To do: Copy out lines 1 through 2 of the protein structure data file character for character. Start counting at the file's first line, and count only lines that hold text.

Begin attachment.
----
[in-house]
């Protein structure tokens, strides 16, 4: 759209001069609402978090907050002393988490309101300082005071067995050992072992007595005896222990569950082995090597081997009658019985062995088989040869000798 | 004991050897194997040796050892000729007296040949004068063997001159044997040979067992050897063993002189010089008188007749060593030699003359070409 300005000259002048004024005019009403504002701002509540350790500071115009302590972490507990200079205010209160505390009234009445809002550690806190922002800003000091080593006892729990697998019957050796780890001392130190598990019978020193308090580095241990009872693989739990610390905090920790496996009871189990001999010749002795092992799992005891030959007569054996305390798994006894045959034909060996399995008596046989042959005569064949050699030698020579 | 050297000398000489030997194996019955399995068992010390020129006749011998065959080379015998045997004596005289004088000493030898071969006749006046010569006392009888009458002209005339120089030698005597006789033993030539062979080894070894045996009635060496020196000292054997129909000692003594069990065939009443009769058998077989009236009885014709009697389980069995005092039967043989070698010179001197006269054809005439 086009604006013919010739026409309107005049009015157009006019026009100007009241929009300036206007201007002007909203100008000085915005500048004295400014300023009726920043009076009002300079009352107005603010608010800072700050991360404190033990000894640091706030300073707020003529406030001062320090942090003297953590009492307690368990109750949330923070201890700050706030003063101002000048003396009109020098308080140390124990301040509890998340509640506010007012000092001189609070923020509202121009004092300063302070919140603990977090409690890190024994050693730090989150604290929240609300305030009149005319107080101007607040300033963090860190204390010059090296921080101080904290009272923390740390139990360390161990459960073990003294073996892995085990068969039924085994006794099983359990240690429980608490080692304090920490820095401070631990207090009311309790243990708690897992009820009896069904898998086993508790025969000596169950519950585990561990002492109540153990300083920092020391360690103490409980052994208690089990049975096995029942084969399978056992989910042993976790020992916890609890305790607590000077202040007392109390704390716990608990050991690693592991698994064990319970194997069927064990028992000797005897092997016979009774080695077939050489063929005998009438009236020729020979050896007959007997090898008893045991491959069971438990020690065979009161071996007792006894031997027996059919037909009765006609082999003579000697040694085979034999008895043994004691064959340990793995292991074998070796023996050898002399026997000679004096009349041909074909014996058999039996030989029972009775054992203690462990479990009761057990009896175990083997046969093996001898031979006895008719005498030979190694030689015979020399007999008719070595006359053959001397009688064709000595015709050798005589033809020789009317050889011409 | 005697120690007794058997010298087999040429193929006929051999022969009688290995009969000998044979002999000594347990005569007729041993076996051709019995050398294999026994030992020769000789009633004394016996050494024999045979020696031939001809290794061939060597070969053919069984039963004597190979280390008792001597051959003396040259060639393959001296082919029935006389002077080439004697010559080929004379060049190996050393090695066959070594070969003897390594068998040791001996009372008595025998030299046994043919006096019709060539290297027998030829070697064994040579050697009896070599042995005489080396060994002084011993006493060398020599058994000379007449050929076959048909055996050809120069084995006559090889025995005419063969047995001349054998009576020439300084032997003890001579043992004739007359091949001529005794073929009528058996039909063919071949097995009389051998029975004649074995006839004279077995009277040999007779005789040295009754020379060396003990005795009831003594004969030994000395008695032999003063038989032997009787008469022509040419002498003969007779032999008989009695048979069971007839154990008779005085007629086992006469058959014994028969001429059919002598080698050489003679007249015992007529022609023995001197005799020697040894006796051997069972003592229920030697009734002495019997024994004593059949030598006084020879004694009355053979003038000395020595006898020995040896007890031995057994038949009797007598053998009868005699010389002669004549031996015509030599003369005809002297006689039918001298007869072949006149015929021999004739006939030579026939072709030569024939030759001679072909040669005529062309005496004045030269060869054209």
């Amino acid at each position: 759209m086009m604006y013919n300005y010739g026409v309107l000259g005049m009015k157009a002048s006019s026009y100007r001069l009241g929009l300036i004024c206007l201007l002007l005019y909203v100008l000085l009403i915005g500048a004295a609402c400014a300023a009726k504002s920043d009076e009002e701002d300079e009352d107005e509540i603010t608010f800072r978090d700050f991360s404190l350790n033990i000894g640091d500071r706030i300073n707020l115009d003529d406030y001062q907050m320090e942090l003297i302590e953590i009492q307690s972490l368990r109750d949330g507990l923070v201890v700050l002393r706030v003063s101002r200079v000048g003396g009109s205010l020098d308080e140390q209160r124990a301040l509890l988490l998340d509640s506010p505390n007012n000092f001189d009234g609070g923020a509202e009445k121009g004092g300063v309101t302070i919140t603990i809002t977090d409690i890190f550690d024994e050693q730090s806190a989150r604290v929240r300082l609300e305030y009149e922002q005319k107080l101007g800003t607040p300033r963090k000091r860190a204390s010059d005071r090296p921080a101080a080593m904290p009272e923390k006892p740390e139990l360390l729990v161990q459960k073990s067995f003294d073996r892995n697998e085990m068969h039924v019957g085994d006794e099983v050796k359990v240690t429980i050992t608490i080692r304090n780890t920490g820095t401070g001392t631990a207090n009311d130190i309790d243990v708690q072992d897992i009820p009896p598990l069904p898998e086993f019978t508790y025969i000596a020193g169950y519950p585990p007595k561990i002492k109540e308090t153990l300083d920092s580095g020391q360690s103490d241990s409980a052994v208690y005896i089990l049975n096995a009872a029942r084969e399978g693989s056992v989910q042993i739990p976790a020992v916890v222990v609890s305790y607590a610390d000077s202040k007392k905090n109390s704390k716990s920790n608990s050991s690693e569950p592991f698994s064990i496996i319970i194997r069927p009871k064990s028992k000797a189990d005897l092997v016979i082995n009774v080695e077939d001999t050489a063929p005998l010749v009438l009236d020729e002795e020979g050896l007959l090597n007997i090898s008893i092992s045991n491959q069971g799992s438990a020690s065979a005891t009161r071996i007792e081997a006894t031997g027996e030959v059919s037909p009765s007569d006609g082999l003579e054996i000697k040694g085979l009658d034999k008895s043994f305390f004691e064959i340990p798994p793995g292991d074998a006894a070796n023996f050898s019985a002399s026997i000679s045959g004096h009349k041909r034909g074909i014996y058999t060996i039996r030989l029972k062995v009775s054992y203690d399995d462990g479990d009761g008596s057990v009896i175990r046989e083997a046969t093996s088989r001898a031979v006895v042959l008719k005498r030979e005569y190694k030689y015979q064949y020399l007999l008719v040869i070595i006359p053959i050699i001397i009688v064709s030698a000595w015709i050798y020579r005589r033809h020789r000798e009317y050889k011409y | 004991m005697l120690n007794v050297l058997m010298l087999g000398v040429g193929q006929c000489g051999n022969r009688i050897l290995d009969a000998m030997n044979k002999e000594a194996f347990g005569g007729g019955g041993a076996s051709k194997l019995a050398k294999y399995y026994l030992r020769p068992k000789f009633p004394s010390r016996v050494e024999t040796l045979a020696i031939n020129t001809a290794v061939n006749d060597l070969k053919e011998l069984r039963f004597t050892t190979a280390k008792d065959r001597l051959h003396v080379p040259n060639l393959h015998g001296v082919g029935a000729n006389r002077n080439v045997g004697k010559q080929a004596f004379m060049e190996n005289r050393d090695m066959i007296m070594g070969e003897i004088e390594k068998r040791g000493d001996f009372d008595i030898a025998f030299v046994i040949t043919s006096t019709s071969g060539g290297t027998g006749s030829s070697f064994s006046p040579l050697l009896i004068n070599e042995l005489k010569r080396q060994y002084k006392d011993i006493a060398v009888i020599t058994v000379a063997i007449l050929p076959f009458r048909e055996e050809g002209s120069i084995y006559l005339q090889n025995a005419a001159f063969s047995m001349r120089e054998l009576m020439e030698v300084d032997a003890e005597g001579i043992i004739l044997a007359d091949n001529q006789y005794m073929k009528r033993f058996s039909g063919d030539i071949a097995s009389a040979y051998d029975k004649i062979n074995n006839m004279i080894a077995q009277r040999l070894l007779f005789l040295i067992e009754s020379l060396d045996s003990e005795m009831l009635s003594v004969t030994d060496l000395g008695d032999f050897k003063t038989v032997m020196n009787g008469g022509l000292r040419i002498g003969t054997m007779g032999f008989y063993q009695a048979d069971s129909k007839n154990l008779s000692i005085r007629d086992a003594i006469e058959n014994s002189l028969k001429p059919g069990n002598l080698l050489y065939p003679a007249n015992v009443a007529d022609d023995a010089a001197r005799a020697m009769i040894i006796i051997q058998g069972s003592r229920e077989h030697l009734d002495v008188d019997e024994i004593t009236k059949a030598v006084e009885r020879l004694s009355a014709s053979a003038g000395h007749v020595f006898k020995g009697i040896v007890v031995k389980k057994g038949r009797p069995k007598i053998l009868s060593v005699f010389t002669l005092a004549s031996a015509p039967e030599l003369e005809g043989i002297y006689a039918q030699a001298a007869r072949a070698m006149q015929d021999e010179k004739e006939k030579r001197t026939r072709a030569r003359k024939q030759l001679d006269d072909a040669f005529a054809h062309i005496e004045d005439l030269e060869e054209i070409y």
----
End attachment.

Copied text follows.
[in-house]
């Protein structure tokens, strides 16, 4: 759209001069609402978090907050002393988490309101300082005071067995050992072992007595005896222990569950082995090597081997009658019985062995088989040869000798 | 004991050897194997040796050892000729007296040949004068063997001159044997040979067992050897063993002189010089008188007749060593030699003359070409 300005000259002048004024005019009403504002701002509540350790500071115009302590972490507990200079205010209160505390009234009445809002550690806190922002800003000091080593006892729990697998019957050796780890001392130190598990019978020193308090580095241990009872693989739990610390905090920790496996009871189990001999010749002795092992799992005891030959007569054996305390798994006894045959034909060996399995008596046989042959005569064949050699030698020579 | 050297000398000489030997194996019955399995068992010390020129006749011998065959080379015998045997004596005289004088000493030898071969006749006046010569006392009888009458002209005339120089030698005597006789033993030539062979080894070894045996009635060496020196000292054997129909000692003594069990065939009443009769058998077989009236009885014709009697389980069995005092039967043989070698010179001197006269054809005439 086009604006013919010739026409309107005049009015157009006019026009100007009241929009300036206007201007002007909203100008000085915005500048004295400014300023009726920043009076009002300079009352107005603010608010800072700050991360404190033990000894640091706030300073707020003529406030001062320090942090003297953590009492307690368990109750949330923070201890700050706030003063101002000048003396009109020098308080140390124990301040509890998340509640506010007012000092001189609070923020509202121009004092300063302070919140603990977090409690890190024994050693730090989150604290929240609300305030009149005319107080101007607040300033963090860190204390010059090296921080101080904290009272923390740390139990360390161990459960073990003294073996892995085990068969039924085994006794099983359990240690429980608490080692304090920490820095401070631990207090009311309790243990708690897992009820009896069904898998086993508790025969000596169950519950585990561990002492109540153990300083920092020391360690103490409980052994208690089990049975096995029942084969399978056992989910042993976790020992916890609890305790607590000077202040007392109390704390716990608990050991690693592991698994064990319970194997069927064990028992000797005897092997016979009774080695077939050489063929005998009438009236020729020979050896007959007997090898008893045991491959069971438990020690065979009161071996007792006894031997027996059919037909009765006609082999003579000697040694085979034999008895043994004691064959340990793995292991074998070796023996050898002399026997000679004096009349041909074909014996058999039996030989029972009775054992203690462990479990009761057990009896175990083997046969093996001898031979006895008719005498030979190694030689015979020399007999008719070595006359053959001397009688064709000595015709050798005589033809020789009317050889011409 | 005697120690007794058997010298087999040429193929006929051999022969009688290995009969000998044979002999000594347990005569007729041993076996051709019995050398294999026994030992020769000789009633004394016996050494024999045979020696031939001809290794061939060597070969053919069984039963004597190979280390008792001597051959003396040259060639393959001296082919029935006389002077080439004697010559080929004379060049190996050393090695066959070594070969003897390594068998040791001996009372008595025998030299046994043919006096019709060539290297027998030829070697064994040579050697009896070599042995005489080396060994002084011993006493060398020599058994000379007449050929076959048909055996050809120069084995006559090889025995005419063969047995001349054998009576020439300084032997003890001579043992004739007359091949001529005794073929009528058996039909063919071949097995009389051998029975004649074995006839004279077995009277040999007779005789040295009754020379060396003990005795009831003594004969030994000395008695032999003063038989032997009787008469022509040419002498003969007779032999008989009695048979069971007839154990008779005085007629086992006469058959014994028969001429059919002598080698050489003679007249015992007529022609023995001197005799020697040894006796051997069972003592229920030697009734002495019997024994004593059949030598006084020879004694009355053979003038000395020595006898020995040896007890031995057994038949009797007598053998009868005699010389002669004549031996015509030599003369005809002297006689039918001298007869072949006149015929021999004739006939030579026939072709030569024939030759001679072909040669005529062309005496004045030269060869054209």